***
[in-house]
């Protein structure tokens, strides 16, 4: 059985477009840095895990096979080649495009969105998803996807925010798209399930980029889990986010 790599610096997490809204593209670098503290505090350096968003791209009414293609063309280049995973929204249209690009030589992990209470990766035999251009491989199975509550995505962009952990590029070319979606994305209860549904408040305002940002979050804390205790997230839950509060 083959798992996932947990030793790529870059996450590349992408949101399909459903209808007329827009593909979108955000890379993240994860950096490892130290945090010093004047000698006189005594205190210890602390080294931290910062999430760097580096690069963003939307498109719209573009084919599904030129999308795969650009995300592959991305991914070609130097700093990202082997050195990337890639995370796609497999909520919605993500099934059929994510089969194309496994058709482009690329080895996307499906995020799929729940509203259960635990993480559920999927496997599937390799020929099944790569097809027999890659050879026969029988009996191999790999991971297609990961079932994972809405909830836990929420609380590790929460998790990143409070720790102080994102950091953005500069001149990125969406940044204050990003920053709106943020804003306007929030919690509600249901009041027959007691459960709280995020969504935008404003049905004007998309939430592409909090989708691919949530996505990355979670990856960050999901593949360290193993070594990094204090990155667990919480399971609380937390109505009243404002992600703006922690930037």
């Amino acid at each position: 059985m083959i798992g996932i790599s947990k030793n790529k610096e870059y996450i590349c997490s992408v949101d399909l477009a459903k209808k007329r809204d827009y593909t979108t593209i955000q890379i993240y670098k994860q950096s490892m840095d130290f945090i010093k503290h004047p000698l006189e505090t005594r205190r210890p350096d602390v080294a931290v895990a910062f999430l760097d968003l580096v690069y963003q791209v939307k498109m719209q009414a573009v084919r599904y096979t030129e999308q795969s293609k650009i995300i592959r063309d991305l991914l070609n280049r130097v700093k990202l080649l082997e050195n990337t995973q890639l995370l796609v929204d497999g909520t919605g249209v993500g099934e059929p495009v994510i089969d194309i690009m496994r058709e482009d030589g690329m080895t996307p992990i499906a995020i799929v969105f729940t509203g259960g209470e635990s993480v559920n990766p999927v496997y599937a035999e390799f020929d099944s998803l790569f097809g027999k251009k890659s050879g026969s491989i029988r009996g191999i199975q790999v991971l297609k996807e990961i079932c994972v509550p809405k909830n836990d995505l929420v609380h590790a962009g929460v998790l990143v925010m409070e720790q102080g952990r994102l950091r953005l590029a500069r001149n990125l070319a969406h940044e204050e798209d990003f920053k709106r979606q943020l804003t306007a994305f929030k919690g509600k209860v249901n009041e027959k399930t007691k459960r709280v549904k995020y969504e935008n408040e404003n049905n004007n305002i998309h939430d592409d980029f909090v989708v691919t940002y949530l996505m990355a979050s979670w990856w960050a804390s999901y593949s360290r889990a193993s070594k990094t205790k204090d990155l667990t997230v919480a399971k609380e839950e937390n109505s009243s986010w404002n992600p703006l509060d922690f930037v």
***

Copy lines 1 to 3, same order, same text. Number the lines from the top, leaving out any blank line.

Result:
[in-house]
């Protein structure tokens, strides 16, 4: 059985477009840095895990096979080649495009969105998803996807925010798209399930980029889990986010 790599610096997490809204593209670098503290505090350096968003791209009414293609063309280049995973929204249209690009030589992990209470990766035999251009491989199975509550995505962009952990590029070319979606994305209860549904408040305002940002979050804390205790997230839950509060 083959798992996932947990030793790529870059996450590349992408949101399909459903209808007329827009593909979108955000890379993240994860950096490892130290945090010093004047000698006189005594205190210890602390080294931290910062999430760097580096690069963003939307498109719209573009084919599904030129999308795969650009995300592959991305991914070609130097700093990202082997050195990337890639995370796609497999909520919605993500099934059929994510089969194309496994058709482009690329080895996307499906995020799929729940509203259960635990993480559920999927496997599937390799020929099944790569097809027999890659050879026969029988009996191999790999991971297609990961079932994972809405909830836990929420609380590790929460998790990143409070720790102080994102950091953005500069001149990125969406940044204050990003920053709106943020804003306007929030919690509600249901009041027959007691459960709280995020969504935008404003049905004007998309939430592409909090989708691919949530996505990355979670990856960050999901593949360290193993070594990094204090990155667990919480399971609380937390109505009243404002992600703006922690930037």
């Amino acid at each position: 059985m083959i798992g996932i790599s947990k030793n790529k610096e870059y996450i590349c997490s992408v949101d399909l477009a459903k209808k007329r809204d827009y593909t979108t593209i955000q890379i993240y670098k994860q950096s490892m840095d130290f945090i010093k503290h004047p000698l006189e505090t005594r205190r210890p350096d602390v080294a931290v895990a910062f999430l760097d968003l580096v690069y963003q791209v939307k498109m719209q009414a573009v084919r599904y096979t030129e999308q795969s293609k650009i995300i592959r063309d991305l991914l070609n280049r130097v700093k990202l080649l082997e050195n990337t995973q890639l995370l796609v929204d497999g909520t919605g249209v993500g099934e059929p495009v994510i089969d194309i690009m496994r058709e482009d030589g690329m080895t996307p992990i499906a995020i799929v969105f729940t509203g259960g209470e635990s993480v559920n990766p999927v496997y599937a035999e390799f020929d099944s998803l790569f097809g027999k251009k890659s050879g026969s491989i029988r009996g191999i199975q790999v991971l297609k996807e990961i079932c994972v509550p809405k909830n836990d995505l929420v609380h590790a962009g929460v998790l990143v925010m409070e720790q102080g952990r994102l950091r953005l590029a500069r001149n990125l070319a969406h940044e204050e798209d990003f920053k709106r979606q943020l804003t306007a994305f929030k919690g509600k209860v249901n009041e027959k399930t007691k459960r709280v549904k995020y969504e935008n408040e404003n049905n004007n305002i998309h939430d592409d980029f909090v989708v691919t940002y949530l996505m990355a979050s979670w990856w960050a804390s999901y593949s360290r889990a193993s070594k990094t205790k204090d990155l667990t997230v919480a399971k609380e839950e937390n109505s009243s986010w404002n992600p703006l509060d922690f930037v």